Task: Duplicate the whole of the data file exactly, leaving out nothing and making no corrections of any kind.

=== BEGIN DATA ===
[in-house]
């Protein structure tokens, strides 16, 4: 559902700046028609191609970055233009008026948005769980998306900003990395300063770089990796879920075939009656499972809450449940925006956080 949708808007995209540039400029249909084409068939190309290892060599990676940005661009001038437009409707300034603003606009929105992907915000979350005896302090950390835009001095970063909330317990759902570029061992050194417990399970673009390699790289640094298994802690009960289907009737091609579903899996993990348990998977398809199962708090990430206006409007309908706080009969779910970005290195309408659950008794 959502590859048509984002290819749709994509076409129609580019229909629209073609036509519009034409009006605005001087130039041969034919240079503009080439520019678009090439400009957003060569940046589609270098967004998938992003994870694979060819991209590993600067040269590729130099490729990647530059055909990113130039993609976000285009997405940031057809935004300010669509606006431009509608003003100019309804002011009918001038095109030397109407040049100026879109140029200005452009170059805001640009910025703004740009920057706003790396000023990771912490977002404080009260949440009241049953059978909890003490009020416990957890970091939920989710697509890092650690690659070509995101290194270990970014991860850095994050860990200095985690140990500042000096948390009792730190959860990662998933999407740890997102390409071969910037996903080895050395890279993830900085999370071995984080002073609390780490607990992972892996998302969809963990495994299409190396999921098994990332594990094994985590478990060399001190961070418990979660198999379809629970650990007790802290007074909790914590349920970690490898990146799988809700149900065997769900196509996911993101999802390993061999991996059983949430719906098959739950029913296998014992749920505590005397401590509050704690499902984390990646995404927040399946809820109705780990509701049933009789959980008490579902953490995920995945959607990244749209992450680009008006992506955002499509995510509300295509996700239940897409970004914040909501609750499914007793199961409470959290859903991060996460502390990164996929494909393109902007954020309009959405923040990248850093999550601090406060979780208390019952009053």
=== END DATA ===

[in-house]
């Protein structure tokens, strides 16, 4: 559902700046028609191609970055233009008026948005769980998306900003990395300063770089990796879920075939009656499972809450449940925006956080 949708808007995209540039400029249909084409068939190309290892060599990676940005661009001038437009409707300034603003606009929105992907915000979350005896302090950390835009001095970063909330317990759902570029061992050194417990399970673009390699790289640094298994802690009960289907009737091609579903899996993990348990998977398809199962708090990430206006409007309908706080009969779910970005290195309408659950008794 959502590859048509984002290819749709994509076409129609580019229909629209073609036509519009034409009006605005001087130039041969034919240079503009080439520019678009090439400009957003060569940046589609270098967004998938992003994870694979060819991209590993600067040269590729130099490729990647530059055909990113130039993609976000285009997405940031057809935004300010669509606006431009509608003003100019309804002011009918001038095109030397109407040049100026879109140029200005452009170059805001640009910025703004740009920057706003790396000023990771912490977002404080009260949440009241049953059978909890003490009020416990957890970091939920989710697509890092650690690659070509995101290194270990970014991860850095994050860990200095985690140990500042000096948390009792730190959860990662998933999407740890997102390409071969910037996903080895050395890279993830900085999370071995984080002073609390780490607990992972892996998302969809963990495994299409190396999921098994990332594990094994985590478990060399001190961070418990979660198999379809629970650990007790802290007074909790914590349920970690490898990146799988809700149900065997769900196509996911993101999802390993061999991996059983949430719906098959739950029913296998014992749920505590005397401590509050704690499902984390990646995404927040399946809820109705780990509701049933009789959980008490579902953490995920995945959607990244749209992450680009008006992506955002499509995510509300295509996700239940897409970004914040909501609750499914007793199961409470959290859903991060996460502390990164996929494909393109902007954020309009959405923040990248850093999550601090406060979780208390019952009053």